How to tell you’re burnt out

Is burnout just a fad, or is it real? As an HR manager, I’ve seen the effect of over-working firsthand. Look for these tell-tale signs to spot burnout in your own life.

You’re low energy

One of the main symptoms of burnout is psychological exhaustion. You feel like you don’t have any energy at all during the day. You might not be enthusiastic about things you once enjoyed, and your mind is constantly preoccupied with thinking about work.

You’re losing productivity

If you notice that you spend a whole day to finish the same task that took you two hours a year ago, that’s not you being bad at your job. That’s burnout.

You’re self-sabotaging

You know when you’ve missed a deadline and the manager tells you to do another task ASAP, and you feel so overwhelmed by all the things you should be worried about that you end up doing nothing at all? That’s called self-sabotage.

If it feels like you’re actively sabotaging your productivity, it can mean you’re burned out.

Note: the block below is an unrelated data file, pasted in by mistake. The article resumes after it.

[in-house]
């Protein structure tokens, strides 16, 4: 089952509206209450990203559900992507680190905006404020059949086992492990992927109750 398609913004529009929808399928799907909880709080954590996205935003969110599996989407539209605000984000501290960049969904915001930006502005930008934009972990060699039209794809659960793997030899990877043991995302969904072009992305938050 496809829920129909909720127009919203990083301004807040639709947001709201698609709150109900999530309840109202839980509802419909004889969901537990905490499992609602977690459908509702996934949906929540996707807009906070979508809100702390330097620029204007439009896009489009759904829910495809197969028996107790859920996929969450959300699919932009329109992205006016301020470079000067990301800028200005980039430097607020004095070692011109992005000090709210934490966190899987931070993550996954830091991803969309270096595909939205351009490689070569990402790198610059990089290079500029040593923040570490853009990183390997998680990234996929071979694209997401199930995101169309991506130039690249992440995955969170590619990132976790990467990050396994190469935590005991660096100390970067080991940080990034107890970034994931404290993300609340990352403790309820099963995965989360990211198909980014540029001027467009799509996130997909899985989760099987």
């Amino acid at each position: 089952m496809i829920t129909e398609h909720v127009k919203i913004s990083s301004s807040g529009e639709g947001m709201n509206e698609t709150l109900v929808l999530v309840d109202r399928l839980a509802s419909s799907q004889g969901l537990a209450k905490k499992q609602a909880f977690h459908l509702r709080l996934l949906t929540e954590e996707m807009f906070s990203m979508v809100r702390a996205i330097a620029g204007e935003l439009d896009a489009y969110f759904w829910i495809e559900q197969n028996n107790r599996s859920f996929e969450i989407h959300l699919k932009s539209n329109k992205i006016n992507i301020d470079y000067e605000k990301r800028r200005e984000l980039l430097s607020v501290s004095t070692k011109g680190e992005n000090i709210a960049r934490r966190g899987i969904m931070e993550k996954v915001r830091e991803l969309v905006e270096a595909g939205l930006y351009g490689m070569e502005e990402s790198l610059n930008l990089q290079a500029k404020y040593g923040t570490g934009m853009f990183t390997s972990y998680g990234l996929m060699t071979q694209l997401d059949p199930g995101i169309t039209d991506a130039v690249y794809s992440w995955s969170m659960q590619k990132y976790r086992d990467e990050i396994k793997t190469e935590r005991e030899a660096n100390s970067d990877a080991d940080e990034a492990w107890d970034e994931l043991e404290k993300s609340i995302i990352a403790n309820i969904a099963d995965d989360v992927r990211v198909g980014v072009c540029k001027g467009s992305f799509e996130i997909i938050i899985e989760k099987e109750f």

You’re full of self-loathing over work

As your productivity decreases, you start self-loathing because you feel like an underachiever. The more you self-loathe, the less productive you are. Working more doesn’t end this vicious circle.

You feel guilty for relaxing

Your to-do list is so full, and you’re doing what? Watching Netflix? You tell yourself you could put in some work, go for a run, or find a side hustle. You feel like you should be doing something productive instead of just chilling.

If you think that you can only relax after finishing your current project, it’s a big warning sign.

If the points on this list resonate with you, you have to know you’re not a bad person. You’re likely just burnt out.

How to prevent burnout

Understanding your problem is already a great leap towards solving it. But if you think that the only solution is to start putting in more work, that’s your burnout cynicism showing. Here are some alternative solutions.

Reduce your workload

This may feel like quitting, but it’s not. It’s treating your situation rationally. You have to understand that your productivity only decreases as your work hours grow.

Cut down on the side hustles to take back some time each week. At work, it might be time to have a discussion with your managers if your tasks are expanding beyond a 40-hour workweek.

Detach from work